Parenting Abroad (During A Pandemic): Meet The New Yorker Doing Motherhood in Mallorca
Equal parts wildly talented, soul-warming hilarious and ultra-inspiring, Paris-born, New York-raised, Mallorca-living jewelry designer, Jessica Hendricks Yee, is here to chat about how she went from mothering a newborn in Manhattan to chasing a toddler in Spain.
Just like Golden Retriever Instagram accounts, we can’t get enough of Jessica Hendricks Yee.
One of the earliest conversations Jessica had with her now-husband Patrick (which she’ll tell you was probably aggressively early in their dating days) was that she wanted to be clear on a couple of things:
1. She wanted to be a mom at some point
2. She wanted her kids to have a Jewish education.
‘I had this conversation early because I’ve seen so many couples go through pain later when they wanted different things. As a Chinese-American, Patrick comes from a tight family with a rich heritage. We both agreed that we wanted to have kids at some point and that it was importnant that they felt connected to both of our cultures.’
Before their courtship, Jessica finished studying Theater at NYU’s Tisch School of the Arts and did a stint in Southeast Asia teaching English.
After basing herself back in New York, she began focusing on launching her first jewelry line, The Brave Collection.
As a child who grew up with her eyes glued to her own mother’s jewelry store display cabinets, it wasn’t surprising when Jessica headed in that direction. For years, she had been on the sales floor and watched how jewelry could evoke emotions, encourage self-expression and possibly become heirlooms for generations to love.
‘When I was working in Cambodia, I learned about the tragic genocide in the 70s, the current issues with human trafficking and the country’s beautiful culture and artist community. Mesmerized by the tangled synthesis of both the beautiful and heartbreakingly violent past of this small Buddhist country, I combined my love of jewelry and philanthropic spirit, to create The Brave Collection. Its purpose: to celebrate Cambodia’s artisans, connect courageous women across the globe and channel funds to partners on the ground to support programming that empowers vulnerable Cambodian girls.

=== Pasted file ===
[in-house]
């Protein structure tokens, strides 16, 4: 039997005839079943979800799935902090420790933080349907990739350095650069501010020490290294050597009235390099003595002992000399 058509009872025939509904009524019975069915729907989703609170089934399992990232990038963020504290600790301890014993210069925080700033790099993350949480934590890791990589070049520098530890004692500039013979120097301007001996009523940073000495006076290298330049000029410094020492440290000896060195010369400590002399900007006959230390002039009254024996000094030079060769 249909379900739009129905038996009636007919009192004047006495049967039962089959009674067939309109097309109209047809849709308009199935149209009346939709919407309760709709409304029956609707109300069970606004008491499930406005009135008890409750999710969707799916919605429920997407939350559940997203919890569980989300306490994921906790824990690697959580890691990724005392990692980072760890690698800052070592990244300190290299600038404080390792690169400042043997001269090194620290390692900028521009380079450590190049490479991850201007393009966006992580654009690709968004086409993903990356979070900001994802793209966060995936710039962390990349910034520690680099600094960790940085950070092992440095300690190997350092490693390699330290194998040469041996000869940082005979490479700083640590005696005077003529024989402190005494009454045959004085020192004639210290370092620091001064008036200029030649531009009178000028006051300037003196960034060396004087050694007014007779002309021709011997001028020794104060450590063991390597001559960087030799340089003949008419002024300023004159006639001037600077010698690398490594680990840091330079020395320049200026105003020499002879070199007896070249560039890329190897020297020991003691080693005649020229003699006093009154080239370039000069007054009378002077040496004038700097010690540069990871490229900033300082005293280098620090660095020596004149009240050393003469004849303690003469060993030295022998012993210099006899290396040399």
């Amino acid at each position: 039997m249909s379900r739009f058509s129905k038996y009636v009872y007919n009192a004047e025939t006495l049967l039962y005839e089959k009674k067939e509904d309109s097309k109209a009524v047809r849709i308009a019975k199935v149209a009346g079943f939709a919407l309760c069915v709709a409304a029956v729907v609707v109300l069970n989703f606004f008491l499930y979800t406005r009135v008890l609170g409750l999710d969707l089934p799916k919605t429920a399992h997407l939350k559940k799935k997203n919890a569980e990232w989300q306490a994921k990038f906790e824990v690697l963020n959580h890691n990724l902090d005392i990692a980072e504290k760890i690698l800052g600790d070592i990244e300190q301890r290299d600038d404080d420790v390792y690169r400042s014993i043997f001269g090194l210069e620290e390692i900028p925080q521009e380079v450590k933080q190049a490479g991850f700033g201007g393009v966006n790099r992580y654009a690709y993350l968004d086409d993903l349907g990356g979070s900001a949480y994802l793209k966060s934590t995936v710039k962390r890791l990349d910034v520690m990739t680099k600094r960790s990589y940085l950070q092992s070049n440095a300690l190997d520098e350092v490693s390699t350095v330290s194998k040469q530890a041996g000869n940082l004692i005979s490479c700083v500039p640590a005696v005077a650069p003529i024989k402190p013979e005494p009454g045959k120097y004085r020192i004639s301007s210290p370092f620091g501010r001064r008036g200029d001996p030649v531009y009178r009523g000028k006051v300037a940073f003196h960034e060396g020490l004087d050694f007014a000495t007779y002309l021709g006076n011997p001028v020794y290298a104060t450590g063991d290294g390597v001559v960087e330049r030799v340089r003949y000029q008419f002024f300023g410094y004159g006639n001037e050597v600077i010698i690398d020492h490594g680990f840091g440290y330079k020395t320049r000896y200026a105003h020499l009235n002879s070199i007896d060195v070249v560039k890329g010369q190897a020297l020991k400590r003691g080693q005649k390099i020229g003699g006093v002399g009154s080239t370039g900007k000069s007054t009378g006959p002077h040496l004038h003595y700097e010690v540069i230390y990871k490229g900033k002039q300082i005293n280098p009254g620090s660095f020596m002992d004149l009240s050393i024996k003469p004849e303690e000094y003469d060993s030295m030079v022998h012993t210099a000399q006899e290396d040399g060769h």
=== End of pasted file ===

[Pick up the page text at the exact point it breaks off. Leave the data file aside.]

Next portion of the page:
When I met Patrick in 2011, I was on a date with someone else at a karaoke bar. Because Brave was so new, talking about it still felt like I was trying it on for size. Since I didn’t know anything about Patrick, I just said, ‘Hi, I’m Jessica and I have a line of jewelry that’s made in Cambodia. We’re working with groups to empower women against human trafficking.’
To be honest, it kind of felt like I was bluffing or just practicing my elevator pitch. Turns out Patrick was one of the early partners at Refinery 29 and deep in the fashion space. He suggested that maybe he could help me with my business. It started out a bit mentor-mentee, but eventually evolved into so much more.
Unfortunately, he was living in LA and I was in New York. We did long-distance for quite a while. Whenever we had to be apart, we were tangled up in charger cords, talking and telling stories every night. It was very sweet.
One weekend, we made the call to meet in Austin, Texas to see if our relationship was what we thought it was. After 48 hours, we both knew we wanted to go all in. Patrick ended up moving to New York and joining Refinery full time.’